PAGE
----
India is the third-largest energy consumer in the world,2 and oil and gas, as an energy resource, contributes to 42 per cent of its total energy mix.3 As of March 2017, the country had balance recoverable reserves of about 604 million metric tonnes of crude oil and about 1,183 million metric tonnes of natural gas.4 The average oil and gas production of the country is about 611.94 million standard cubic feet per day.5 With this level of production, about 82 per cent of the crude oil and about 44 per cent of the natural gas consumed in India are imported.6
The Indian government, from time to time, has adopted various licensing regimes with a view to enhance domestic production. As a general principle, an acreage awarded under a licensing regime continues to be regulated under such a regime, and any subsequently amended regime is applicable to acreages awarded under such regime. Therefore, at present different blocks are governed by different licensing regimes (depending on when they were awarded). The four broad categories of licensing regime that are presently applicable are discussed below.
Nomination regime (for blocks awarded till late 1970s)
Under this regime, the petroleum exploration licence (PEL) was granted to the two national oil companies – Oil India Limited (OIL) and Oil and Natural Gas Corporation Limited (ONGC) on a nomination basis.
At present, 17 blocks under nomination regime are being operated by OIL and ONGC.7
Pre-NELP regime (for blocks awarded between 1980 and 1995)
Pre-NELP Exploration Rounds: 28 Exploration blocks were awarded to private companies. OIL and ONGC were given the right to participate in the blocks after discovery. Out of these, 12 blocks are operational at present.8
Regarding Pre-NELP discovered field or development rounds, for the small, medium-sized and discovered fields (proven reserves as discovered by ONGC and OIL), petroleum mining lease (PML) was granted to private parties for these fields. The Indian government has signed 28 contracts for 29 discovered fields. Out of these, 26 blocks are operational.9
NELP regime (for blocks awarded between 1997 and 2010)
The new exploration licensing policy (NELP) was implemented from 1999.10
Blocks were awarded to companies (including private and foreign companies) through an international competitive bidding process.
The NELP regime was based on the 'production sharing model' (i.e., the Indian government is paid a part of the profits, after deducting the costs incurred by the contractor). The percentage of profit proposed to be paid by the contract was a biddable criteria.
Some 254 contracts were signed under nine licensing rounds. Out of these, 73 are operational.11
One of the main issues with the regime is that there is an excessive oversight by the Indian government (through management committee), as the costs incurred by the contractors have to be approved by the Indian government.12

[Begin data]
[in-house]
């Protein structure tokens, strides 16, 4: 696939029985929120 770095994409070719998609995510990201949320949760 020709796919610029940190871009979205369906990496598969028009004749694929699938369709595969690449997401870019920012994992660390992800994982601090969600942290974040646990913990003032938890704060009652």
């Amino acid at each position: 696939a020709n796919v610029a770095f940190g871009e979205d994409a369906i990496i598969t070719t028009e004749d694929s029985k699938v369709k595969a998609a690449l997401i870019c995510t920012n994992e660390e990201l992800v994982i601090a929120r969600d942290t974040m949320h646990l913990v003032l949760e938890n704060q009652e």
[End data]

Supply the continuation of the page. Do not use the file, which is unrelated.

HELP Regime (for blocks to be awarded after 2016)
In order to further attract the private participation and foreign investments, in 2016, the Indian government introduced the hydrocarbon exploration and licensing policy (HELP).13
The key features of HELP include:
- uniform license for exploration and production of all forms of hydrocarbon including non-conventional hydrocarbons such as shale gas, coal bed methane, tight gas, gas hydrates, etc.;
- an open acreage licensing policy (OALP) under which prospective bidders have the option to carve out exploration blocks. This process permits the interested parties to file expression of interest for two kinds of contracts: (1) reconnaissance contract (to undertake reconnaissance activities only); or (2) petroleum operations contract on a revenue share basis (to undertake exploration, development and production operations);
- a revenue sharing model; and
- marketing and pricing freedom for the crude oil and natural gas produced.
In contrast to the NELP regime, under which the contractor shared profits with the Indian government after recovery of costs, under the HELP regime, a revenue sharing model has been proposed (i.e., the contractor will share revenue with the Indian government). It is expected that this will reduce the Indian government's oversight over the day-to-day operations and the delay owing to scrutiny by the Indian government of costs incurred by the contractors.
The first bidding round under HELP was launched in 2017 wherein 55 blocks were bidded out.
In addition to the above, the Indian government also formulated the marginal field policy in 2015 with the objective of bringing the marginal oil and gas fields of the national oil companies to production at the earliest.14